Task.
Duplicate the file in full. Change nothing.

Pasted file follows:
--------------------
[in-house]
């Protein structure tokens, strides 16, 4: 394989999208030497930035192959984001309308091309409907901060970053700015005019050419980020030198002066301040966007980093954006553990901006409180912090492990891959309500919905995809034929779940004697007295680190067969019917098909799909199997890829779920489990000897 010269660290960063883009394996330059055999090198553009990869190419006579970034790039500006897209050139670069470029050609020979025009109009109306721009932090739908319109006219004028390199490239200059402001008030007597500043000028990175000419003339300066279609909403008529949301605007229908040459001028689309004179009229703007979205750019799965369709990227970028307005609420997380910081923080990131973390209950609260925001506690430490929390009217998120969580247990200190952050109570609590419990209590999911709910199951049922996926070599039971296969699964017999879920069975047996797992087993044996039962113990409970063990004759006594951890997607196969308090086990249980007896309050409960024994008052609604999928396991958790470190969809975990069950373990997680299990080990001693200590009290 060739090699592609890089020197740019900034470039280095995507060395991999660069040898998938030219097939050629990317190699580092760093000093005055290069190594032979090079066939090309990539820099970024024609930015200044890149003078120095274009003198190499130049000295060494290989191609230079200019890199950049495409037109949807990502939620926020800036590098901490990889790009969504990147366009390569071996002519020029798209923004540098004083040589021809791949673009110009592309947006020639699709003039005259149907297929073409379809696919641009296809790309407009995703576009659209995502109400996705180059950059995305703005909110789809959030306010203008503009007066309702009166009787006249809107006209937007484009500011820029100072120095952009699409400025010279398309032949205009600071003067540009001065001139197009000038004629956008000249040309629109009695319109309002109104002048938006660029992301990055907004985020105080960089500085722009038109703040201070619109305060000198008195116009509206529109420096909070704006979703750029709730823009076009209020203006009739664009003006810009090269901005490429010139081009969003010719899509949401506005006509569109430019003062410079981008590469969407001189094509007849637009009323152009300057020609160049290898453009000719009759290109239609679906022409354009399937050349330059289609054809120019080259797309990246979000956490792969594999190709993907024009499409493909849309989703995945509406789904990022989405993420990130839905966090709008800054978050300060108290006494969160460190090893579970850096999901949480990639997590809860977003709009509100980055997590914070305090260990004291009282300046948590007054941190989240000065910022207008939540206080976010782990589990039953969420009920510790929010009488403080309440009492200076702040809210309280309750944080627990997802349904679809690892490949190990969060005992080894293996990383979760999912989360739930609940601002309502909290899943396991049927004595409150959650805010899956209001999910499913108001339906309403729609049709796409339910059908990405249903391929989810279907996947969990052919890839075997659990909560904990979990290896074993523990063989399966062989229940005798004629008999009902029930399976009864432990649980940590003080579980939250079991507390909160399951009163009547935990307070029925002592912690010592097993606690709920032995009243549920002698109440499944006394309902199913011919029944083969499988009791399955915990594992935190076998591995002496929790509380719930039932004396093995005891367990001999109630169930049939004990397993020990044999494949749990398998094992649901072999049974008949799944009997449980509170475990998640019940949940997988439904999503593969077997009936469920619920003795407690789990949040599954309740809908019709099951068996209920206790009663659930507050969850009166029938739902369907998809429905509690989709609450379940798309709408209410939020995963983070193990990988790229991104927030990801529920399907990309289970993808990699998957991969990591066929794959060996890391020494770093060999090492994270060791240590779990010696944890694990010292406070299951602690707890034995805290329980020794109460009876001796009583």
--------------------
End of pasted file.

[in-house]
């Protein structure tokens, strides 16, 4: 394989999208030497930035192959984001309308091309409907901060970053700015005019050419980020030198002066301040966007980093954006553990901006409180912090492990891959309500919905995809034929779940004697007295680190067969019917098909799909199997890829779920489990000897 010269660290960063883009394996330059055999090198553009990869190419006579970034790039500006897209050139670069470029050609020979025009109009109306721009932090739908319109006219004028390199490239200059402001008030007597500043000028990175000419003339300066279609909403008529949301605007229908040459001028689309004179009229703007979205750019799965369709990227970028307005609420997380910081923080990131973390209950609260925001506690430490929390009217998120969580247990200190952050109570609590419990209590999911709910199951049922996926070599039971296969699964017999879920069975047996797992087993044996039962113990409970063990004759006594951890997607196969308090086990249980007896309050409960024994008052609604999928396991958790470190969809975990069950373990997680299990080990001693200590009290 060739090699592609890089020197740019900034470039280095995507060395991999660069040898998938030219097939050629990317190699580092760093000093005055290069190594032979090079066939090309990539820099970024024609930015200044890149003078120095274009003198190499130049000295060494290989191609230079200019890199950049495409037109949807990502939620926020800036590098901490990889790009969504990147366009390569071996002519020029798209923004540098004083040589021809791949673009110009592309947006020639699709003039005259149907297929073409379809696919641009296809790309407009995703576009659209995502109400996705180059950059995305703005909110789809959030306010203008503009007066309702009166009787006249809107006209937007484009500011820029100072120095952009699409400025010279398309032949205009600071003067540009001065001139197009000038004629956008000249040309629109009695319109309002109104002048938006660029992301990055907004985020105080960089500085722009038109703040201070619109305060000198008195116009509206529109420096909070704006979703750029709730823009076009209020203006009739664009003006810009090269901005490429010139081009969003010719899509949401506005006509569109430019003062410079981008590469969407001189094509007849637009009323152009300057020609160049290898453009000719009759290109239609679906022409354009399937050349330059289609054809120019080259797309990246979000956490792969594999190709993907024009499409493909849309989703995945509406789904990022989405993420990130839905966090709008800054978050300060108290006494969160460190090893579970850096999901949480990639997590809860977003709009509100980055997590914070305090260990004291009282300046948590007054941190989240000065910022207008939540206080976010782990589990039953969420009920510790929010009488403080309440009492200076702040809210309280309750944080627990997802349904679809690892490949190990969060005992080894293996990383979760999912989360739930609940601002309502909290899943396991049927004595409150959650805010899956209001999910499913108001339906309403729609049709796409339910059908990405249903391929989810279907996947969990052919890839075997659990909560904990979990290896074993523990063989399966062989229940005798004629008999009902029930399976009864432990649980940590003080579980939250079991507390909160399951009163009547935990307070029925002592912690010592097993606690709920032995009243549920002698109440499944006394309902199913011919029944083969499988009791399955915990594992935190076998591995002496929790509380719930039932004396093995005891367990001999109630169930049939004990397993020990044999494949749990398998094992649901072999049974008949799944009997449980509170475990998640019940949940997988439904999503593969077997009936469920619920003795407690789990949040599954309740809908019709099951068996209920206790009663659930507050969850009166029938739902369907998809429905509690989709609450379940798309709408209410939020995963983070193990990988790229991104927030990801529920399907990309289970993808990699998957991969990591066929794959060996890391020494770093060999090492994270060791240590779990010696944890694990010292406070299951602690707890034995805290329980020794109460009876001796009583």